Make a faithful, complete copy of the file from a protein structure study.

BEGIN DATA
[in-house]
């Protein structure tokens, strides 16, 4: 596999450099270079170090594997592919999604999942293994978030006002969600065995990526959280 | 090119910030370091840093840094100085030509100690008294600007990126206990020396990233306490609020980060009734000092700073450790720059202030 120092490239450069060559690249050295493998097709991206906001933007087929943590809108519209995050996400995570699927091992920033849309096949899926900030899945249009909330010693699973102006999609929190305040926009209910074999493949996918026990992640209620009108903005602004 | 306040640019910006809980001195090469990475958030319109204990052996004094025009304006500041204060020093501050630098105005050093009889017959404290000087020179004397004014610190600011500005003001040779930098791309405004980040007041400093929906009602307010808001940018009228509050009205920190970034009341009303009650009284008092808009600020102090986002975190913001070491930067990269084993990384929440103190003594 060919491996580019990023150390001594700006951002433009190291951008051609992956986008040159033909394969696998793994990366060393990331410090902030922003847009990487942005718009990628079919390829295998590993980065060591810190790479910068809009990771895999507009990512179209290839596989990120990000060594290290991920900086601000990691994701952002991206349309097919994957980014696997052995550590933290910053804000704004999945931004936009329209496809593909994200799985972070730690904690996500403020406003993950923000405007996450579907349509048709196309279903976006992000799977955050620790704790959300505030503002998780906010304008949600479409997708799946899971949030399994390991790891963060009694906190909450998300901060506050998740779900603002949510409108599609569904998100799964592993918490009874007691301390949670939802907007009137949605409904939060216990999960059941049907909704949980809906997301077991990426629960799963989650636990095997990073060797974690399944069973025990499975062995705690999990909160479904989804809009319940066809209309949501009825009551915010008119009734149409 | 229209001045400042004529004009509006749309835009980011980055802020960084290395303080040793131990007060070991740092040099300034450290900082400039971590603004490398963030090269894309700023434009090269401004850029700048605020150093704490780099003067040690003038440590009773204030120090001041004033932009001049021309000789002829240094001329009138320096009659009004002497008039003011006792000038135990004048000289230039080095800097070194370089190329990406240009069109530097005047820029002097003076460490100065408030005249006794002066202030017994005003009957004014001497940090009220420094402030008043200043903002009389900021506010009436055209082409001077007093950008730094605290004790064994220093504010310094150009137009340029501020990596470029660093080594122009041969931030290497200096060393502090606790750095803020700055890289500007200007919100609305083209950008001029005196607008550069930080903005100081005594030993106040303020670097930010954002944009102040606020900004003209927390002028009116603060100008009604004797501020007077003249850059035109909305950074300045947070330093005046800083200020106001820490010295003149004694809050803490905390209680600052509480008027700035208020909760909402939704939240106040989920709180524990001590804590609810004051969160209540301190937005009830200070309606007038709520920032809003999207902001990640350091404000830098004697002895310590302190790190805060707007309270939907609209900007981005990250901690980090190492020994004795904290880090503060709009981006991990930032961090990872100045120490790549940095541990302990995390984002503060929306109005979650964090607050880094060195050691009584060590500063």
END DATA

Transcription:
[in-house]
């Protein structure tokens, strides 16, 4: 596999450099270079170090594997592919999604999942293994978030006002969600065995990526959280 | 090119910030370091840093840094100085030509100690008294600007990126206990020396990233306490609020980060009734000092700073450790720059202030 120092490239450069060559690249050295493998097709991206906001933007087929943590809108519209995050996400995570699927091992920033849309096949899926900030899945249009909330010693699973102006999609929190305040926009209910074999493949996918026990992640209620009108903005602004 | 306040640019910006809980001195090469990475958030319109204990052996004094025009304006500041204060020093501050630098105005050093009889017959404290000087020179004397004014610190600011500005003001040779930098791309405004980040007041400093929906009602307010808001940018009228509050009205920190970034009341009303009650009284008092808009600020102090986002975190913001070491930067990269084993990384929440103190003594 060919491996580019990023150390001594700006951002433009190291951008051609992956986008040159033909394969696998793994990366060393990331410090902030922003847009990487942005718009990628079919390829295998590993980065060591810190790479910068809009990771895999507009990512179209290839596989990120990000060594290290991920900086601000990691994701952002991206349309097919994957980014696997052995550590933290910053804000704004999945931004936009329209496809593909994200799985972070730690904690996500403020406003993950923000405007996450579907349509048709196309279903976006992000799977955050620790704790959300505030503002998780906010304008949600479409997708799946899971949030399994390991790891963060009694906190909450998300901060506050998740779900603002949510409108599609569904998100799964592993918490009874007691301390949670939802907007009137949605409904939060216990999960059941049907909704949980809906997301077991990426629960799963989650636990095997990073060797974690399944069973025990499975062995705690999990909160479904989804809009319940066809209309949501009825009551915010008119009734149409 | 229209001045400042004529004009509006749309835009980011980055802020960084290395303080040793131990007060070991740092040099300034450290900082400039971590603004490398963030090269894309700023434009090269401004850029700048605020150093704490780099003067040690003038440590009773204030120090001041004033932009001049021309000789002829240094001329009138320096009659009004002497008039003011006792000038135990004048000289230039080095800097070194370089190329990406240009069109530097005047820029002097003076460490100065408030005249006794002066202030017994005003009957004014001497940090009220420094402030008043200043903002009389900021506010009436055209082409001077007093950008730094605290004790064994220093504010310094150009137009340029501020990596470029660093080594122009041969931030290497200096060393502090606790750095803020700055890289500007200007919100609305083209950008001029005196607008550069930080903005100081005594030993106040303020670097930010954002944009102040606020900004003209927390002028009116603060100008009604004797501020007077003249850059035109909305950074300045947070330093005046800083200020106001820490010295003149004694809050803490905390209680600052509480008027700035208020909760909402939704939240106040989920709180524990001590804590609810004051969160209540301190937005009830200070309606007038709520920032809003999207902001990640350091404000830098004697002895310590302190790190805060707007309270939907609209900007981005990250901690980090190492020994004795904290880090503060709009981006991990930032961090990872100045120490790549940095541990302990995390984002503060929306109005979650964090607050880094060195050691009584060590500063």